A recent Supreme Court appeal hearing (24.1.19) has drawn new public attention to a judgement made by Sir John Mitting in 2016 in the case of Stocker v Stocker. This was a defamation case brought by a man against his ex-wife who he had subjected to domestic violence, after she attempted to alert his new partner to the risk of violence.  In a Facebook post she referred to her ex-husband trying to strangle her. Sir John Mitting ruled that Ms Stocker was guilty of defamation on the basis of the dictionary definition of ’strangle’, since the husband had asserted he did not intend to kill her and was only trying to silence her. This approach demonstrates a woeful lack of understanding of both the threat and impact of male violence against women.  In 2018 the Court of Appeal upheld this judgment.  However the case has recently been considered by the Supreme Court (judgment awaited)  amidst protests from a range of domestic violence charities who, having become aware of the case, have raised serious concerns about it wider implications.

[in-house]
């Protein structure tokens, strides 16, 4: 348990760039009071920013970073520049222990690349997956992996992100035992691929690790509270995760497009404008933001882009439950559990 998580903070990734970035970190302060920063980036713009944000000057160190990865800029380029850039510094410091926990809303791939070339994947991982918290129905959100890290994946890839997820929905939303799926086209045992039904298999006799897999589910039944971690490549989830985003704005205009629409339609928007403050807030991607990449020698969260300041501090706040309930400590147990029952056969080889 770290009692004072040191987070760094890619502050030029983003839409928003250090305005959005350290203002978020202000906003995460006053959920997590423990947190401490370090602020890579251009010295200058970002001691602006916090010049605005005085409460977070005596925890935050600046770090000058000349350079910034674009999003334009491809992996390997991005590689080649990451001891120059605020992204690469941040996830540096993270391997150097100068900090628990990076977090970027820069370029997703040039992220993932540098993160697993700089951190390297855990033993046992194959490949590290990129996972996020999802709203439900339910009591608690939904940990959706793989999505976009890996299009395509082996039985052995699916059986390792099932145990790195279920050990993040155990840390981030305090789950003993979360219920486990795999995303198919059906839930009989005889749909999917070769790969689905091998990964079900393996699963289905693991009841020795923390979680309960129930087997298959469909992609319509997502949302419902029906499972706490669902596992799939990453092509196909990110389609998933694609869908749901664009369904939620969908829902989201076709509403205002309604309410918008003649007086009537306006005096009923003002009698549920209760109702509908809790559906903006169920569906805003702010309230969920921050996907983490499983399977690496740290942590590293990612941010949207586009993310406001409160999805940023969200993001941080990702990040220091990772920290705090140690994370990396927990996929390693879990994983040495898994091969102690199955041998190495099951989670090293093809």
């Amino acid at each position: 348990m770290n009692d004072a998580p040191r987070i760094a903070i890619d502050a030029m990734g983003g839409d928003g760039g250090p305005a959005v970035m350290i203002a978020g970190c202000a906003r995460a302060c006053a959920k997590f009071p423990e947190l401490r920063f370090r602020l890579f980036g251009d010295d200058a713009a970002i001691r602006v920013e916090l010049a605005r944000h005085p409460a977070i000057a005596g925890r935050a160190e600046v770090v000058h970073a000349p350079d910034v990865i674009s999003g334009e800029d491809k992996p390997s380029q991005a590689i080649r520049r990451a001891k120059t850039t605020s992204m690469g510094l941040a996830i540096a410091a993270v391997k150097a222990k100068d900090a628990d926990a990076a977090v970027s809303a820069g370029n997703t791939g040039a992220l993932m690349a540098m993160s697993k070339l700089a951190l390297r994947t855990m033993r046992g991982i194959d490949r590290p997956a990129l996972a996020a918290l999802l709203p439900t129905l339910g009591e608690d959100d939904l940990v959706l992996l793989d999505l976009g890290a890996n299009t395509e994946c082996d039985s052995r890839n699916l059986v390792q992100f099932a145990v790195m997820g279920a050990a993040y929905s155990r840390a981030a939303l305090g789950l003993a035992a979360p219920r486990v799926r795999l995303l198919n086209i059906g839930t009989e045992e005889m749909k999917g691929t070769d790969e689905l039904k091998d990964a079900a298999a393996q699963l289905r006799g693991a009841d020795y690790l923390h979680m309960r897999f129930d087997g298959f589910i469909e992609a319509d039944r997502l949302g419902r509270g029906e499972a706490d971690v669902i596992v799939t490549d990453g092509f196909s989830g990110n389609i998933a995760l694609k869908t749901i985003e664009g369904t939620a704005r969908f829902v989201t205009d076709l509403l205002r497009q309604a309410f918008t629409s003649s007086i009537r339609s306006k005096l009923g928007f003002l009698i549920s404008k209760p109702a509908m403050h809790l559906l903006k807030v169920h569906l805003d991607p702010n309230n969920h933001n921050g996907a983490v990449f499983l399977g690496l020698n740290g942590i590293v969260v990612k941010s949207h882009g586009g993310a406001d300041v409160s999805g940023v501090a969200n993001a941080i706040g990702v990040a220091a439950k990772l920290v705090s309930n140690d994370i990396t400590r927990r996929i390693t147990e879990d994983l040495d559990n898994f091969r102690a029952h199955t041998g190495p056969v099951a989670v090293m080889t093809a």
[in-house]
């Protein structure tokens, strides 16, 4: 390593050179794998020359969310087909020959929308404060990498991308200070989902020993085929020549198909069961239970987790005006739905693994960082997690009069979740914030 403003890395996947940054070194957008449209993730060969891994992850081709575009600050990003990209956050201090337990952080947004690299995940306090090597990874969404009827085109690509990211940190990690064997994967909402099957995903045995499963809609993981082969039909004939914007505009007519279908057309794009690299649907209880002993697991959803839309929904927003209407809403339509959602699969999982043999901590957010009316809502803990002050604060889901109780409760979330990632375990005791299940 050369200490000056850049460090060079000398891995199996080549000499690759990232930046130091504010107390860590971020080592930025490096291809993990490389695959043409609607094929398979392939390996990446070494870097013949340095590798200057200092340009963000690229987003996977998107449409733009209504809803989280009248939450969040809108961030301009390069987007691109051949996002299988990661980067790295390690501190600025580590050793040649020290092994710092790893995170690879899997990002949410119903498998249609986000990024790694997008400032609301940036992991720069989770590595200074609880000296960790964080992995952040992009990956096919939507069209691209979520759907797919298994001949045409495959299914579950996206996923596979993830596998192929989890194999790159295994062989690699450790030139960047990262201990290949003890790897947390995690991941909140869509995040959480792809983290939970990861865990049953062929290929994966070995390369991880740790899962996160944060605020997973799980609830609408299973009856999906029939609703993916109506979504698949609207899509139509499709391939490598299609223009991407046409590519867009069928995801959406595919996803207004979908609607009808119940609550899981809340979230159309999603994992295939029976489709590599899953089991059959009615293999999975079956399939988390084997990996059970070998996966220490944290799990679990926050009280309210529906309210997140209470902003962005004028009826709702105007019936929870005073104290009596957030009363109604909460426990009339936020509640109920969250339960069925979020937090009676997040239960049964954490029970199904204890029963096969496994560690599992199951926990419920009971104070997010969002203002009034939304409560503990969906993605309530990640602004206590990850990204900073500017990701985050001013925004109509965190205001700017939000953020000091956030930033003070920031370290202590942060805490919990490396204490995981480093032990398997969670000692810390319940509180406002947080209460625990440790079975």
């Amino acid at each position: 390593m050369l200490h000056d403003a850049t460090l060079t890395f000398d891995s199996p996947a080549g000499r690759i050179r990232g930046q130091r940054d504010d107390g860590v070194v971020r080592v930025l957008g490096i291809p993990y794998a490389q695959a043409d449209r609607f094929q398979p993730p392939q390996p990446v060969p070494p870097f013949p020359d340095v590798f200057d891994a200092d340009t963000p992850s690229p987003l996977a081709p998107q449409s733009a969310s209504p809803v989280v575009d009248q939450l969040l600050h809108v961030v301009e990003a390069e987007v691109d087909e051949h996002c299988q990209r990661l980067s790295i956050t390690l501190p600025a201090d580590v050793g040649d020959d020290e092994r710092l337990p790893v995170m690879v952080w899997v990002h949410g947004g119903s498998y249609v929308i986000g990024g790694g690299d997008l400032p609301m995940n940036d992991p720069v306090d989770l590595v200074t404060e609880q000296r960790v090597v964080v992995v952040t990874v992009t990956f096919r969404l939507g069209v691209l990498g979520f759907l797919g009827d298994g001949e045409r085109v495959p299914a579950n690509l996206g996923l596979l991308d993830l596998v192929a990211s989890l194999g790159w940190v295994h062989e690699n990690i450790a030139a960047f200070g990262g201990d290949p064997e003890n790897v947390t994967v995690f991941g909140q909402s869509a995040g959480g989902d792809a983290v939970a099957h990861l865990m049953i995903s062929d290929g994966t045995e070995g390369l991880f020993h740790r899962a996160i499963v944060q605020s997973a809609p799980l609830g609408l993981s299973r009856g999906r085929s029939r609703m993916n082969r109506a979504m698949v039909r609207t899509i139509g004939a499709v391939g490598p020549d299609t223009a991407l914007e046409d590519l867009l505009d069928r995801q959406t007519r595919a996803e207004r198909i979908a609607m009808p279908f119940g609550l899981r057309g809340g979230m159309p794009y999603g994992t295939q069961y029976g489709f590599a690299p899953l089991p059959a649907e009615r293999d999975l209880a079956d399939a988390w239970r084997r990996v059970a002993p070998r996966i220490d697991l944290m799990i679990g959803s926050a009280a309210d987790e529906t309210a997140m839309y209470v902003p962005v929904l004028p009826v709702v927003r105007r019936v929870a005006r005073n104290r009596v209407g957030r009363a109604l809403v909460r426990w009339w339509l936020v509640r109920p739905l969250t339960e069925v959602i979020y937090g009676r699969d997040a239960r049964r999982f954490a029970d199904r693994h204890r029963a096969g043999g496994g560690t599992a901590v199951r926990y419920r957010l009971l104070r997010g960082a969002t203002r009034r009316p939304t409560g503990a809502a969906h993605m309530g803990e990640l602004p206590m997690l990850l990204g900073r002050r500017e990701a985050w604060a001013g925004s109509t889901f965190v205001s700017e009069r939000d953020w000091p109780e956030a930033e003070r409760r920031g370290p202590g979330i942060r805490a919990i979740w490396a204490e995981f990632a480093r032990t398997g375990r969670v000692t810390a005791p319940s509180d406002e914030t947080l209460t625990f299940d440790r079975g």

This case has particular resonance for us. We see in this ruling, Sir John Mitting’s reductive approach to interpreting the law. Again, we witness him stripping away the context of the relationships, being blind to their power dynamics and by so doing discriminating against women in his judgments. We do not feel such a person is appropriate to preside over an investigation at the heart of which is discrimination against women, at least not without the assistance of an expert panel who do understand these issues.

In the most recent Inquiry hearing (31.1.19) Sir John Mitting referred to himself as a ‘pedantic English lawyer’. The investigation into undercover policing is far too complex to be overseen by a pedant. Sadly, it has again been necessary to complain about insensitive remarks made by Sir John at the most recent public hearing, please see our letter to the Inquiry dated March 20th.It is noteworthy that while over three years has been spent by the UCPI allowing the police extensive latitude in making anonymity applications, and granting a significant number of these on the basis of not wishing to interfere with the officers’ right to privacy, in contrast Sir John Mitting displays little or no concern for the privacy and wellbeing of the victims of police spying.  In our case we requested disclosure from the police about our relationships in 2011, but we have not received any documents to date either from the police or the Inquiry.  We want to ensure that there is an end to these double standards regarding Article 8 rights.